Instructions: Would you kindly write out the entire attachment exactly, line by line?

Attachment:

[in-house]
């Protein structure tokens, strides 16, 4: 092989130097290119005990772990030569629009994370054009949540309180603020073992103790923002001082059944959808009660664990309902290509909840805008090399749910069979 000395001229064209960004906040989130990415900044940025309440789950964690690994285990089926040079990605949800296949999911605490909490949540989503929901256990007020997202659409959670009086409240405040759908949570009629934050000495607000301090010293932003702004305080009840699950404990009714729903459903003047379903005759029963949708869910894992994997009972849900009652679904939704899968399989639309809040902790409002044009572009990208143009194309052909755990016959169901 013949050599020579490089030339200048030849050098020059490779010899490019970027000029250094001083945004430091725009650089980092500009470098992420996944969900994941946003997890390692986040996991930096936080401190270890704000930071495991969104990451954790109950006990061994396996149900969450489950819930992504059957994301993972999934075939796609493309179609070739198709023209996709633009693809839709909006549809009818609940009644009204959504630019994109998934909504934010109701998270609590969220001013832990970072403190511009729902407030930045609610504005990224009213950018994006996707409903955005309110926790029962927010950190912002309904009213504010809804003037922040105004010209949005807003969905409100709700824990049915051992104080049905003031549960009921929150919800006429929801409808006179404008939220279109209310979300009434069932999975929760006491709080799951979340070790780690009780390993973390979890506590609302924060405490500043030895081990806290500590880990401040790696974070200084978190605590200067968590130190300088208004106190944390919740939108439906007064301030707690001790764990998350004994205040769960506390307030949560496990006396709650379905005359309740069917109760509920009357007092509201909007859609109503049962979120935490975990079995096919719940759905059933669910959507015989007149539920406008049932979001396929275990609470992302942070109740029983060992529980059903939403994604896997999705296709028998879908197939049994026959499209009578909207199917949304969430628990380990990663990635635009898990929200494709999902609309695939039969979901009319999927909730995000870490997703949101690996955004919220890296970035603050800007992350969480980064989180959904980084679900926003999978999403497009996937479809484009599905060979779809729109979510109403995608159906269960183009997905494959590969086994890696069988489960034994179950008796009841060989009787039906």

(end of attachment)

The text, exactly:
[in-house]
């Protein structure tokens, strides 16, 4: 092989130097290119005990772990030569629009994370054009949540309180603020073992103790923002001082059944959808009660664990309902290509909840805008090399749910069979 000395001229064209960004906040989130990415900044940025309440789950964690690994285990089926040079990605949800296949999911605490909490949540989503929901256990007020997202659409959670009086409240405040759908949570009629934050000495607000301090010293932003702004305080009840699950404990009714729903459903003047379903005759029963949708869910894992994997009972849900009652679904939704899968399989639309809040902790409002044009572009990208143009194309052909755990016959169901 013949050599020579490089030339200048030849050098020059490779010899490019970027000029250094001083945004430091725009650089980092500009470098992420996944969900994941946003997890390692986040996991930096936080401190270890704000930071495991969104990451954790109950006990061994396996149900969450489950819930992504059957994301993972999934075939796609493309179609070739198709023209996709633009693809839709909006549809009818609940009644009204959504630019994109998934909504934010109701998270609590969220001013832990970072403190511009729902407030930045609610504005990224009213950018994006996707409903955005309110926790029962927010950190912002309904009213504010809804003037922040105004010209949005807003969905409100709700824990049915051992104080049905003031549960009921929150919800006429929801409808006179404008939220279109209310979300009434069932999975929760006491709080799951979340070790780690009780390993973390979890506590609302924060405490500043030895081990806290500590880990401040790696974070200084978190605590200067968590130190300088208004106190944390919740939108439906007064301030707690001790764990998350004994205040769960506390307030949560496990006396709650379905005359309740069917109760509920009357007092509201909007859609109503049962979120935490975990079995096919719940759905059933669910959507015989007149539920406008049932979001396929275990609470992302942070109740029983060992529980059903939403994604896997999705296709028998879908197939049994026959499209009578909207199917949304969430628990380990990663990635635009898990929200494709999902609309695939039969979901009319999927909730995000870490997703949101690996955004919220890296970035603050800007992350969480980064989180959904980084679900926003999978999403497009996937479809484009599905060979779809729109979510109403995608159906269960183009997905494959590969086994890696069988489960034994179950008796009841060989009787039906």